I find this odd because we know exactly what consciousness is — where by “consciousness” I mean what most people mean in this debate: experience of any kind whatever. It’s the most familiar thing there is, whether it’s experience of emotion, pain, understanding what someone is saying, seeing, hearing, touching, tasting or feeling. It is in fact the only thing in the universe whose ultimate intrinsic nature we can claim to know. It is utterly unmysterious.
The nature of physical stuff, by contrast, is deeply mysterious, and physics grows stranger by the hour.
Musing on what we will perhaps never comprehend is a discombobulating experience that sends most of us scampering off to the familiar, intelligible corners of our daily lives. Not so Marcus du Sautoy . With What We Cannot Know, the prominent mathematician, writer and broadcaster boldly squares up to what he calls the seven “edges” of human knowledge, topics that range from the nature of time to the mysteries of human consciousness.
But “White Sands” isn’t just a catalog of travel mishaps, with Mr. Dyer cast as an English-speaking Monsieur Hulot. It is also a rumination on the meanings we assign the strange destinations of our pilgrimages — “the power that some places exert and why we go to them.”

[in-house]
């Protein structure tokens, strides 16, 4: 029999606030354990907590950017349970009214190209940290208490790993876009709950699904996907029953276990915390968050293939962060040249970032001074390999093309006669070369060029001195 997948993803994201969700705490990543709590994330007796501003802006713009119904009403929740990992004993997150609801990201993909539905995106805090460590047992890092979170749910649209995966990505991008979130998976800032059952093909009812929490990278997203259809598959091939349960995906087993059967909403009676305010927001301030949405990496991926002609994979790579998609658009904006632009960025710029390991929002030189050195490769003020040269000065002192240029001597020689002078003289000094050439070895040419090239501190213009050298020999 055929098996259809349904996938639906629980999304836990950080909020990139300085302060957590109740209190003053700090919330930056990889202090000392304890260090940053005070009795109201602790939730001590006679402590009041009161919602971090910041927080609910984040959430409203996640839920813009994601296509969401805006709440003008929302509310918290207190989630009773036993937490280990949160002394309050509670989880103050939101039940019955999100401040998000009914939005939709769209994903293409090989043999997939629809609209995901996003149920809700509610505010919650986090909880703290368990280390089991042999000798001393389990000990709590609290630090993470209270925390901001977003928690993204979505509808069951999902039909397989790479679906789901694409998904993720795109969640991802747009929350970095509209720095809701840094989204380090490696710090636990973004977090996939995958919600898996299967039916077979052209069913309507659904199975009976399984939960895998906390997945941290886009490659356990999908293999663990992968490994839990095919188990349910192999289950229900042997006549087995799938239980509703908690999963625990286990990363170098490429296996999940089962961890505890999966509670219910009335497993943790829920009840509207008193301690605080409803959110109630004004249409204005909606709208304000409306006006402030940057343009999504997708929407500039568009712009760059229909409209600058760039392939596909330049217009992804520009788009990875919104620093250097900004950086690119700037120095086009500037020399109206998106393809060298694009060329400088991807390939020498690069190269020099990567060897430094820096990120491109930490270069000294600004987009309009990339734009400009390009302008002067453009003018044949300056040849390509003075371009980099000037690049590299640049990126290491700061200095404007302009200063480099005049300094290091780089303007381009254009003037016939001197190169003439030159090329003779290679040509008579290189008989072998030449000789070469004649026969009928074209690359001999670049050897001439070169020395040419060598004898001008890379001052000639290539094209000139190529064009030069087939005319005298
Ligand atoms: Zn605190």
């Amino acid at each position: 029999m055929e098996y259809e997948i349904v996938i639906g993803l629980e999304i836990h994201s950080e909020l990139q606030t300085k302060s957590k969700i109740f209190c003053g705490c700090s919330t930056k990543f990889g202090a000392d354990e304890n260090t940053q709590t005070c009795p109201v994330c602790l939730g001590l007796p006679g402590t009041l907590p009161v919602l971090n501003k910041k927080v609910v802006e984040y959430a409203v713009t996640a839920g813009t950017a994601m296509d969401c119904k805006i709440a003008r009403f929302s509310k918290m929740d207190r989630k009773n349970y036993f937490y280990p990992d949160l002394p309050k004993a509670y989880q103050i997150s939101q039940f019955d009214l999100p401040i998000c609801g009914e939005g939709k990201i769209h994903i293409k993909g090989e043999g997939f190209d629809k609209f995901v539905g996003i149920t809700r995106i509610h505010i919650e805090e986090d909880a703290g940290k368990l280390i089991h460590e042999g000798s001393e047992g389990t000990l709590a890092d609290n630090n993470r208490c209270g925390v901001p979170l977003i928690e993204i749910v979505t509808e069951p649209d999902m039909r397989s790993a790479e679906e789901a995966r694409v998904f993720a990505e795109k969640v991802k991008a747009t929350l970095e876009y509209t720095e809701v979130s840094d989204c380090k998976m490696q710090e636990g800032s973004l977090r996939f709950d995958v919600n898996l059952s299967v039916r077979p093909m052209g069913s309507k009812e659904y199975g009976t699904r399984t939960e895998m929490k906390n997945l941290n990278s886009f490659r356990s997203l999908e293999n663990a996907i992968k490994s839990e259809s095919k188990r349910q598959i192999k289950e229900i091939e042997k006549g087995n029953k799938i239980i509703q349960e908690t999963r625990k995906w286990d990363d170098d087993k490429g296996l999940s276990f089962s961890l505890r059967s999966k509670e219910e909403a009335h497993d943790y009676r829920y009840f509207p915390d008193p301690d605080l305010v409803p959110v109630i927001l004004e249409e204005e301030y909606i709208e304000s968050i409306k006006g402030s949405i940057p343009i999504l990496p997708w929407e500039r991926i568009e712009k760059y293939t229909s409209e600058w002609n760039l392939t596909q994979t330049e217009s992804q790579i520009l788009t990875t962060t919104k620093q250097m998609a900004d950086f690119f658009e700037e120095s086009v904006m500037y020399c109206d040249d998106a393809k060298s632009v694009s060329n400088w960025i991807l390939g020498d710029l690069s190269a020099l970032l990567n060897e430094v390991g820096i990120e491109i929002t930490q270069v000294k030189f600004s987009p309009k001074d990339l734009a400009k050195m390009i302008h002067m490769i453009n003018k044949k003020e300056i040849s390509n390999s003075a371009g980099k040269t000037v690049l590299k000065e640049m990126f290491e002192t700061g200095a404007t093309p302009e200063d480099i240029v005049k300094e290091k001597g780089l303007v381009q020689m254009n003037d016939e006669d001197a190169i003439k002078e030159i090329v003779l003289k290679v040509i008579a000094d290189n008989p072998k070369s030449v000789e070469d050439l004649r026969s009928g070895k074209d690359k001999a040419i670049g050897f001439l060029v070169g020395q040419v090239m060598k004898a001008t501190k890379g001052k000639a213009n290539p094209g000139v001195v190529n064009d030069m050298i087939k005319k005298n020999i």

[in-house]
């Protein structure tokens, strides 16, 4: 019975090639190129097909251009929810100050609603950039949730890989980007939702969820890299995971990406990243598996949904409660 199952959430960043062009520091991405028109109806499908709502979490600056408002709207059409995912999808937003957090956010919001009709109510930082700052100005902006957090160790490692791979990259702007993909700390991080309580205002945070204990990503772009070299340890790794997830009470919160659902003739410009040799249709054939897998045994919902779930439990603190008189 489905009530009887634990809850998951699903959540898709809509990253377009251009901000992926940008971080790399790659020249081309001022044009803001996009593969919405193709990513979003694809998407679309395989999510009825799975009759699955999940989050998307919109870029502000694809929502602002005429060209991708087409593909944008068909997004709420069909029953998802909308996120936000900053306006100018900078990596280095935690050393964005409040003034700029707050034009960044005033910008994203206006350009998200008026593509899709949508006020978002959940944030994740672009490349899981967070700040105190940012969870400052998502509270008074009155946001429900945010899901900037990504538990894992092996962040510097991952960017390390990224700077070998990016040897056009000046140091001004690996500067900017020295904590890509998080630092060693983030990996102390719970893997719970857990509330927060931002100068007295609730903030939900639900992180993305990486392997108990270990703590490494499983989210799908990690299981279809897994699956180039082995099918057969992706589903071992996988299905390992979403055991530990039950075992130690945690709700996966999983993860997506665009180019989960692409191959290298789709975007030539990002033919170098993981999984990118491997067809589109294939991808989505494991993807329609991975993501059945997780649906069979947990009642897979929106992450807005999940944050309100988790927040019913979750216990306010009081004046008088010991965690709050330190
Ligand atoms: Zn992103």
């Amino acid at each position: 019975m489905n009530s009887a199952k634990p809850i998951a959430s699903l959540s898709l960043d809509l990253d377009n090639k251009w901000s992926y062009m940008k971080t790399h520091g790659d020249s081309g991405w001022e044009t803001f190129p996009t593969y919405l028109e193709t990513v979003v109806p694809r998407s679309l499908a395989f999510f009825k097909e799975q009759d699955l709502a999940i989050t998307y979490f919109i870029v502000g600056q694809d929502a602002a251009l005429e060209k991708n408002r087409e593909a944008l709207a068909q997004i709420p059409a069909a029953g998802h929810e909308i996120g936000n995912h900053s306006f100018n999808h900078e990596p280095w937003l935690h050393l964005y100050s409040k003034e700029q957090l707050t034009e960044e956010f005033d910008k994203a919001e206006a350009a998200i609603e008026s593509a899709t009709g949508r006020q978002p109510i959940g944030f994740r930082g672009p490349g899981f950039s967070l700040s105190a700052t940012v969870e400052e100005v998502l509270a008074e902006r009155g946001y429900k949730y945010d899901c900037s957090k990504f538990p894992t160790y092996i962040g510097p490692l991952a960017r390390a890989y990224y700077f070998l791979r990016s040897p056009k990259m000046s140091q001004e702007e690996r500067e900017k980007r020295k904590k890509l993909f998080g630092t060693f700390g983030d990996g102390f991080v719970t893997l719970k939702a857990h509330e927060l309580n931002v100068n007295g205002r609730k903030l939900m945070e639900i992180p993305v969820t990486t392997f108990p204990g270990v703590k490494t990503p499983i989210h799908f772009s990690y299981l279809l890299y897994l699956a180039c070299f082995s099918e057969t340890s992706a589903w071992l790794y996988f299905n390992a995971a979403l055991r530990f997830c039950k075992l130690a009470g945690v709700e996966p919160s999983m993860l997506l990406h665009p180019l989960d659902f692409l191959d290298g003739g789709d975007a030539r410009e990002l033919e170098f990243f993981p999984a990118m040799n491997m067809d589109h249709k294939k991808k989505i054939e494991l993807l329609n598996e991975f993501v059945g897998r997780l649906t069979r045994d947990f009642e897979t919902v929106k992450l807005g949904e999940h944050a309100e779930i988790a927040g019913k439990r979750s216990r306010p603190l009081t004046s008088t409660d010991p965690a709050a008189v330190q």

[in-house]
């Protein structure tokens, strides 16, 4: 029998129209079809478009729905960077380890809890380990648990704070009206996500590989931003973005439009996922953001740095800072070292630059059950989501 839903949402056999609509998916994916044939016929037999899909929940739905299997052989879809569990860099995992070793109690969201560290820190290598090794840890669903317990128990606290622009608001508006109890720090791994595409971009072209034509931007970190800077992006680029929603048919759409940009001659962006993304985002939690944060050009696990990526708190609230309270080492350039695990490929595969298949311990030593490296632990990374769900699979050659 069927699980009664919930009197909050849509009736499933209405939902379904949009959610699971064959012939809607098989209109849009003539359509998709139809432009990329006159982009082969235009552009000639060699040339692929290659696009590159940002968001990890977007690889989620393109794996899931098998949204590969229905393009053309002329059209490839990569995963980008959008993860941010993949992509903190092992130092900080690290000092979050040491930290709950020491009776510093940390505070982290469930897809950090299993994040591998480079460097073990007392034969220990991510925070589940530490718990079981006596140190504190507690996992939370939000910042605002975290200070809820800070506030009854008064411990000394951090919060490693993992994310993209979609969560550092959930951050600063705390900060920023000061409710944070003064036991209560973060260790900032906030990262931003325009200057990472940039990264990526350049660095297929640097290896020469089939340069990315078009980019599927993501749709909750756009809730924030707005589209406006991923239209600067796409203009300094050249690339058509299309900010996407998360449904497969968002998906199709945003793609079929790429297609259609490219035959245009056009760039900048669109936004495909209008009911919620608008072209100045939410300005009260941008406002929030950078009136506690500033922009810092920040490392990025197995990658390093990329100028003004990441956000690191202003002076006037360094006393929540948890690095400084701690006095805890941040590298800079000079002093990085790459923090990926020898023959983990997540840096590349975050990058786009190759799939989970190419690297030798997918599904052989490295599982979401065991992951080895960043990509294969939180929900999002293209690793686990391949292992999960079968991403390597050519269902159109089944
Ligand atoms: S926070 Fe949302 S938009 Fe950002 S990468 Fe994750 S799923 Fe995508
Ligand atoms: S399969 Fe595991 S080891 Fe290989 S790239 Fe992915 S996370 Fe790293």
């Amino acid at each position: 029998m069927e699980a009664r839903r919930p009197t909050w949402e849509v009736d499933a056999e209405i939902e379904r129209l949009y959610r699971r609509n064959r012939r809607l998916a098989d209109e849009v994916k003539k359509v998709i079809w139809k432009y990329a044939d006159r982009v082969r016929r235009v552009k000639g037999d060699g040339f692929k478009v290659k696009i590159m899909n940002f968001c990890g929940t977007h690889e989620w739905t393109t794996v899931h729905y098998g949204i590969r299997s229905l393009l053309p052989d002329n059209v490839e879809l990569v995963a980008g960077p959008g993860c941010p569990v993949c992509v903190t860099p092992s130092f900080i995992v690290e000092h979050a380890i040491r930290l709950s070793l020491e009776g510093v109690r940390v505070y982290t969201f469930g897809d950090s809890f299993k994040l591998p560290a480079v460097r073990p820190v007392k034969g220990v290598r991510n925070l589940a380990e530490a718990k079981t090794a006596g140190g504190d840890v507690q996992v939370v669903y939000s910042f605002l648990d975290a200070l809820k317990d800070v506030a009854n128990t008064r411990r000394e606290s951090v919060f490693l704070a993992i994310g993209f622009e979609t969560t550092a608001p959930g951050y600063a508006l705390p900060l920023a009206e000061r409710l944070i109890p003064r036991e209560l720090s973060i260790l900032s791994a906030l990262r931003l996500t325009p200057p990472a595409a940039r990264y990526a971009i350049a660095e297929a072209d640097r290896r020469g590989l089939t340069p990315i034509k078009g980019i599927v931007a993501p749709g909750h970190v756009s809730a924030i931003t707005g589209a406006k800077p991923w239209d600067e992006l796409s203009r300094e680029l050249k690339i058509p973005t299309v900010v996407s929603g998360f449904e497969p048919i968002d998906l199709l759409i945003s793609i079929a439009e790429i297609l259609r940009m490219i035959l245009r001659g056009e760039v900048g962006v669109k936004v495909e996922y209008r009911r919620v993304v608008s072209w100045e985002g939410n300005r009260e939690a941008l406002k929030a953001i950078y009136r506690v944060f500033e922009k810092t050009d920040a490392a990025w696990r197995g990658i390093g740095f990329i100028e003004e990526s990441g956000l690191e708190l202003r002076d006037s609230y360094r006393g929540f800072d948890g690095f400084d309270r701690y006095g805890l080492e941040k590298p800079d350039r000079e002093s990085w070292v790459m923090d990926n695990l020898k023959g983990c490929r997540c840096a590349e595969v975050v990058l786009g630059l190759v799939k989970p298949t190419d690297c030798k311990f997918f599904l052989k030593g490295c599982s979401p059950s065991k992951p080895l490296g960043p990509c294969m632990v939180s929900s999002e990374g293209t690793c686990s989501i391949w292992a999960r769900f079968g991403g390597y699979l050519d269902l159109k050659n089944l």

Weiss is the cheerfully cursing, relentlessly curious experimenter who dreamed up and helped will into fruition the massive antennae that captured the “chirp heard round the universe” — the first detection of gravitational waves rippling toward Earth from a cataclysm in a distant galaxy, two black holes that collided a billion light-years away.
That discovery, made secretly last fall and revealed in February, would have made a splash if it had simply been the first recording of gravitational waves, something Einstein initially conceived a century before.
But it also marked the first detection of black holes in pairs — orbiting each other before colliding to form a more massive black hole — a cataclysmic event more common than theorists ever dreamed.
I had another baby in January 2015, bringing my total to four under the age of 8. I published a book in June, and make a good deal of my living traveling to give talks. My husband also travels frequently for work. While we were doing pretty well with three kids and two jobs, adding a fourth, even with help from a nanny and from family, felt like courting chaos. I worried about my ability to be the ringmaster of this circus of deadlines, school projects and sippy cups. By getting some perspective on my life, I hoped I could figure out ways to make it better.
So I logged on a spreadsheet in half-hour blocks every one of the 8,784 hours that make up a leap year. I didn’t discover a way to add an extra hour to every day, but I did learn that the stories I told myself about where my time went weren’t always true. The hour-by-hour rhythm of my life was not quite as hectic as I’d thought.